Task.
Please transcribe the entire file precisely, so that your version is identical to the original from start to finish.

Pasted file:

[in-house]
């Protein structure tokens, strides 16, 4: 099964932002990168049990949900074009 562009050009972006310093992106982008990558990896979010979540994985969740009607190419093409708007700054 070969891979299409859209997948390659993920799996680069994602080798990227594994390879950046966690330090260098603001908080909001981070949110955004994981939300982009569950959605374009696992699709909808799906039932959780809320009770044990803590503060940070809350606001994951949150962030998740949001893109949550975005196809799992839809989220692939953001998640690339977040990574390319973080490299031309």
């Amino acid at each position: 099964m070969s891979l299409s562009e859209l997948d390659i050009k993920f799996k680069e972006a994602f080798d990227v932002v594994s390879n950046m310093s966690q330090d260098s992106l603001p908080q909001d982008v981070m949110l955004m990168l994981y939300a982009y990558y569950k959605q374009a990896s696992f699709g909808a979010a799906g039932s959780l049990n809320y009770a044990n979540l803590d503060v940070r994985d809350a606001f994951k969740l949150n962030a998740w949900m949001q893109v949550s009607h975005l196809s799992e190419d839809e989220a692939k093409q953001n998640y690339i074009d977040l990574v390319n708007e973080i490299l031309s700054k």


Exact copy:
[in-house]
């Protein structure tokens, strides 16, 4: 099964932002990168049990949900074009 562009050009972006310093992106982008990558990896979010979540994985969740009607190419093409708007700054 070969891979299409859209997948390659993920799996680069994602080798990227594994390879950046966690330090260098603001908080909001981070949110955004994981939300982009569950959605374009696992699709909808799906039932959780809320009770044990803590503060940070809350606001994951949150962030998740949001893109949550975005196809799992839809989220692939953001998640690339977040990574390319973080490299031309």
């Amino acid at each position: 099964m070969s891979l299409s562009e859209l997948d390659i050009k993920f799996k680069e972006a994602f080798d990227v932002v594994s390879n950046m310093s966690q330090d260098s992106l603001p908080q909001d982008v981070m949110l955004m990168l994981y939300a982009y990558y569950k959605q374009a990896s696992f699709g909808a979010a799906g039932s959780l049990n809320y009770a044990n979540l803590d503060v940070r994985d809350a606001f994951k969740l949150n962030a998740w949900m949001q893109v949550s009607h975005l196809s799992e190419d839809e989220a692939k093409q953001n998640y690339i074009d977040l990574v390319n708007e973080i490299l031309s700054k």